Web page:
Health, well-being and nutrition
The region is set to achieve targets on child and maternal mortality (targets 3.1 and 3.2), but progress towards other targets has been slow. Even before the Covid-19 pandemic, the pace of progress on communicable diseases (3.3), premature mortality and mental health (3.4), and sexual and reproductive health (3.7) was sluggish. The prevalence of tobacco use (indicator 3.a.1) and the suicide mortality rate (indicator 3.4.2) have decreased only slightly in the last years.
The share of the child population receiving recommended vaccinations (indicator 3.b.1) is high across the region, but the region is not on track to achieve universal access by 2030. Across the region, one quarter of women have an unmet need for modern methods of family planning (indicator 3.7.1).
Alongside other cost-of-living pressures, the relative cost of healthcare for households is increasing in most countries in the region (indicator 3.8.2). The pandemic put stress on health systems and highlighted gaps in public health capacities, an area where progress has been stagnant (target 3.d).
In some countries in the region, more than a quarter of all adults experience food insecurity. When it comes to children, most have enough to eat. Undernutrition (indicator 2.2.1) is rare.
The region must act to reverse trends on agricultural productivity and efficiency (target 2.a). The number of plant varieties and animal breeds for which genetic resources are stored is increasing (indicator 2.5.2), but progress has been slow. A high proportion of local breeds are at risk of extinction (indicator 2.5.2).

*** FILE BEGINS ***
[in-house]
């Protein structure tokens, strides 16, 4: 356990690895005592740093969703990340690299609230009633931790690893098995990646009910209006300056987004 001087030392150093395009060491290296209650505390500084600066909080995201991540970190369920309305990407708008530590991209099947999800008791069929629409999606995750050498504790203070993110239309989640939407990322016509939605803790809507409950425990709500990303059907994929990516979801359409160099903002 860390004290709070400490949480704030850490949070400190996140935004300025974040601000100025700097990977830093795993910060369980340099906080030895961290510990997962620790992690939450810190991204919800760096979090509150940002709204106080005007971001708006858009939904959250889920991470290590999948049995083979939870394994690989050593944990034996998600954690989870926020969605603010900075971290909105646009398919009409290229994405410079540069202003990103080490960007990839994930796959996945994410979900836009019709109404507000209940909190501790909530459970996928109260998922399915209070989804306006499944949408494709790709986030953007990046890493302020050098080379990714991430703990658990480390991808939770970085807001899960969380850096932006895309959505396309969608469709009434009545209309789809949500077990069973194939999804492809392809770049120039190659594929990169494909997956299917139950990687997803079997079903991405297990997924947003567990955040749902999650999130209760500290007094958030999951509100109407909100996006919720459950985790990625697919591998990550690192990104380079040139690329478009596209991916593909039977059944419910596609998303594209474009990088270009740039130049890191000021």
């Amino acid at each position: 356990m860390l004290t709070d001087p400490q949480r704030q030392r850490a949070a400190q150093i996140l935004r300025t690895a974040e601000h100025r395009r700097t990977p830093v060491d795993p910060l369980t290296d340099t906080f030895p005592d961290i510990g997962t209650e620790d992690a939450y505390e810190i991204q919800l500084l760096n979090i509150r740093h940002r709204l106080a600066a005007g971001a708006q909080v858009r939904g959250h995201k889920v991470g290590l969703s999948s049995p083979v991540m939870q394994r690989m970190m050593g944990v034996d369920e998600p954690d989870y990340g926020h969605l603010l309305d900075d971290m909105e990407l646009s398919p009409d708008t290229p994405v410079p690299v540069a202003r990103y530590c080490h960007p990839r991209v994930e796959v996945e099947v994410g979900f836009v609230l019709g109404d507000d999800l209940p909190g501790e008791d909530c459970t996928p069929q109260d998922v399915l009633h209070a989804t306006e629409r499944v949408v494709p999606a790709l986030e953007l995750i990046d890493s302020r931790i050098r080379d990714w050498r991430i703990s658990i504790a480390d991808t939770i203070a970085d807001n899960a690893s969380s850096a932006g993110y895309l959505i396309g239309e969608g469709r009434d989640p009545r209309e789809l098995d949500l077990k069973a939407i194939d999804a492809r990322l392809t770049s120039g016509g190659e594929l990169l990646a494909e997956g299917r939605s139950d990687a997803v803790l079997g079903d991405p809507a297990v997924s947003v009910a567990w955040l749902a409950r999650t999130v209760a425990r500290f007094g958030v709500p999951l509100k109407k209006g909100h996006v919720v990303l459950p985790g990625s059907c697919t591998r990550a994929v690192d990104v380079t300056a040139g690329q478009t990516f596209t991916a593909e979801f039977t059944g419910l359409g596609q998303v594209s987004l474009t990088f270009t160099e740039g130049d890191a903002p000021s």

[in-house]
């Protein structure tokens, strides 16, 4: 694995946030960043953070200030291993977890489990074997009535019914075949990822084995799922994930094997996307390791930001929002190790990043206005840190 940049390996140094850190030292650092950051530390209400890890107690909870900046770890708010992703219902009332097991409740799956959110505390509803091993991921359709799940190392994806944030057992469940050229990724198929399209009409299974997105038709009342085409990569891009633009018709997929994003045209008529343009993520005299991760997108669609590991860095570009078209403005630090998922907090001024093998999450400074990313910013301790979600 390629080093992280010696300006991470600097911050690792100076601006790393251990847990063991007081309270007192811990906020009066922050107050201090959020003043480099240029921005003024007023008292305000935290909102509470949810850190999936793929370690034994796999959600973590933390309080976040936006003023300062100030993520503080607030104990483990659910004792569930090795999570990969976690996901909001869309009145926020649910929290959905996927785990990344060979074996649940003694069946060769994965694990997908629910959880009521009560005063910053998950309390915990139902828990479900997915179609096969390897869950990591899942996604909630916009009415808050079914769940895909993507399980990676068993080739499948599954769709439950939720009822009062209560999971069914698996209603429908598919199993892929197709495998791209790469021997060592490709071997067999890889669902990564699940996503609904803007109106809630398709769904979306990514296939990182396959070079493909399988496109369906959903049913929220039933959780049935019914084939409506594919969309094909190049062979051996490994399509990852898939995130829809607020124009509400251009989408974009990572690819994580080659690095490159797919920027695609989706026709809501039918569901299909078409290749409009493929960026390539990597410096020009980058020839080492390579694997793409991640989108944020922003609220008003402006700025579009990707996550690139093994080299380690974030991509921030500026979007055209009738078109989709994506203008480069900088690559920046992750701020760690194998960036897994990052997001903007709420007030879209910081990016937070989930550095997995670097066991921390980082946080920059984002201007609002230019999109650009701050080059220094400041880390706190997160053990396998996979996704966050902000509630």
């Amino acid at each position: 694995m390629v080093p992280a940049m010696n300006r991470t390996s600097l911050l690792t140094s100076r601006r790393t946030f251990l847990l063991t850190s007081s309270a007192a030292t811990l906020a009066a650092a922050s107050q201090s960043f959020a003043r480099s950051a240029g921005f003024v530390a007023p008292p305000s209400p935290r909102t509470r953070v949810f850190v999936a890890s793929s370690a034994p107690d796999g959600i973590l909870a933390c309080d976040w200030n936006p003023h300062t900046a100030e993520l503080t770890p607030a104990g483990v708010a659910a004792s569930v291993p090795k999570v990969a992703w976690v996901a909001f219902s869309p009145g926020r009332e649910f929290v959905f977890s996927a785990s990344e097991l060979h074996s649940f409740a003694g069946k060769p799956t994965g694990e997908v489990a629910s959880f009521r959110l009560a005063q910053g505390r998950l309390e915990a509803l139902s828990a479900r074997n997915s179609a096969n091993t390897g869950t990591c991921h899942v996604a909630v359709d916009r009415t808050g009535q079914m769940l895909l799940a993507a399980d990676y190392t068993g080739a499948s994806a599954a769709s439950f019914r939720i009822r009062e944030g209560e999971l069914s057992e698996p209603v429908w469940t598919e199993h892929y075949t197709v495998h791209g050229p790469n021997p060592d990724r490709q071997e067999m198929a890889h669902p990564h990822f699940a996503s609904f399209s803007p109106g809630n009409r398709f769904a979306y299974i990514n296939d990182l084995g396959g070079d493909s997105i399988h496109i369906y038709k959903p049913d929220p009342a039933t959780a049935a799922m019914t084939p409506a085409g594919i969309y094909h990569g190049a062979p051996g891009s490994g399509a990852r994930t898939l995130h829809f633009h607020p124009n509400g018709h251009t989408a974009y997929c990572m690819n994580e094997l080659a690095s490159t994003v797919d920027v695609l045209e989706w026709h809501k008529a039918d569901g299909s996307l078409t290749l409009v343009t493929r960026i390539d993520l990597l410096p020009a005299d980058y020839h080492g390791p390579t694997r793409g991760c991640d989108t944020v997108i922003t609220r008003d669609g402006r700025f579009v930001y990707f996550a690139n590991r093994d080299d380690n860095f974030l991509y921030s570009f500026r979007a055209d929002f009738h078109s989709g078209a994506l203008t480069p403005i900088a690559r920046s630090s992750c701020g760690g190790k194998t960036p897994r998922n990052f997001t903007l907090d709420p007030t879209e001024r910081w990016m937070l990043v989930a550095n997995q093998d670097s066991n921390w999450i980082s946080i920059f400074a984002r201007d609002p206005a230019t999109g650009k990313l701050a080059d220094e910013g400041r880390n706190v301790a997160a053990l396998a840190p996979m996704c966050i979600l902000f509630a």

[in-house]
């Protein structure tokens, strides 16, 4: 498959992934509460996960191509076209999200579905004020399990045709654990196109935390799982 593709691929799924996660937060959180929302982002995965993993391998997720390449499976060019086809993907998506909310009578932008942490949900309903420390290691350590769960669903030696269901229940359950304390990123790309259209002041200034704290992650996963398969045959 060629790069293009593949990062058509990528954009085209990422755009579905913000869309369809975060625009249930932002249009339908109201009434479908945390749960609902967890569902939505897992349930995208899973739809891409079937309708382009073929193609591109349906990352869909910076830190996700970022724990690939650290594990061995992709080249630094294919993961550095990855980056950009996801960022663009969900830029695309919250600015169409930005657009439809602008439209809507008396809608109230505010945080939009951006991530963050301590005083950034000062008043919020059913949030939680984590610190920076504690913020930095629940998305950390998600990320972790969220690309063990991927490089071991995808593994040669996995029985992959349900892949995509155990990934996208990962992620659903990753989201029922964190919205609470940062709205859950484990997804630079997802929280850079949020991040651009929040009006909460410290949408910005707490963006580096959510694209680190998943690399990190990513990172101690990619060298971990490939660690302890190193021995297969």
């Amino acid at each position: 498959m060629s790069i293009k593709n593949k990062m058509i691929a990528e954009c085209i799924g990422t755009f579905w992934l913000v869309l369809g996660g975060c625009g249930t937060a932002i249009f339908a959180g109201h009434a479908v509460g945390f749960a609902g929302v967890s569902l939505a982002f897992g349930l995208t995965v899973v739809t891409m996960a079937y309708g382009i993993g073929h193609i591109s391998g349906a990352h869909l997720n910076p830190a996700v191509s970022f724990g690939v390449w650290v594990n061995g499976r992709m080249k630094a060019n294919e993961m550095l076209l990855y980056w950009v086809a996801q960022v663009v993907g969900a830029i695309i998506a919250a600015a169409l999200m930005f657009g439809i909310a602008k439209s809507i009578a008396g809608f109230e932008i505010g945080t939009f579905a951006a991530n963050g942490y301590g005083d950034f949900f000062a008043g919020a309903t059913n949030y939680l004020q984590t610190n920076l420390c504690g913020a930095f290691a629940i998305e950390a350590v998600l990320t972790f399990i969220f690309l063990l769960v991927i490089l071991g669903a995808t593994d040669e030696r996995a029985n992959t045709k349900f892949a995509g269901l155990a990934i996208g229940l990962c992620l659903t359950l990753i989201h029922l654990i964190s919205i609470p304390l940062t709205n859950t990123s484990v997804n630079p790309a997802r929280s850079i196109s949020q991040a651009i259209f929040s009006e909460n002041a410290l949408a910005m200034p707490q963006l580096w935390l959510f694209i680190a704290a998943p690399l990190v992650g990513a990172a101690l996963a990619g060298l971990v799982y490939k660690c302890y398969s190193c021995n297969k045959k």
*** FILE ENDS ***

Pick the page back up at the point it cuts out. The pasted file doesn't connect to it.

Energy and climate
As measured before the current energy crisis, reliance on renewable energy was increasing (indicator 7.2.1) and energy efficiency was improving (indicator 7.3.1), but not quickly enough to meet 2030 targets.
Fossil fuel subsidies continue to increase in about half of countries with data (target 12.c), making it unlikely that the region will achieve its targets to cut greenhouse gas emissions by 2030 (target 13.2). The region must accelerate progress on the sustainable use of natural resources (target 12.2) and waste reduction and treatment (targets 12.4 and 12.5).
Water and environment
Access to safely-managed drinking water (target 6.1) is nearly universal in the UNECE region. However, on average, 21 per cent of the population do not use safely-managed sanitation services (indicator 6.2.1).
The proportion of water bodies with potentially harmful levels of pollution is increasing in one third of countries with data (indicator 6.3.2).
Transboundary water cooperation is strong in the region (indicator 6.5.2), but the rate of implementation of integrated water resources management (indicator 6.5.1) needs to increase.
Recent data show that progress towards reducing marine pollution (target 14.1) and conserving coastal areas (target 14.5) has slowed. Previously on track to be achieved, these targets now require acceleration.
The region is progressing towards sustainable forest management and forest area is increasing in most countries in the region (target 15.2), but not quickly enough to reach the 2030 targets. The region is failing to halt the loss of biodiversity (target 15.5). Fewer than one third of countries have lowered species’ extinction risk since 2015.
Economy and industry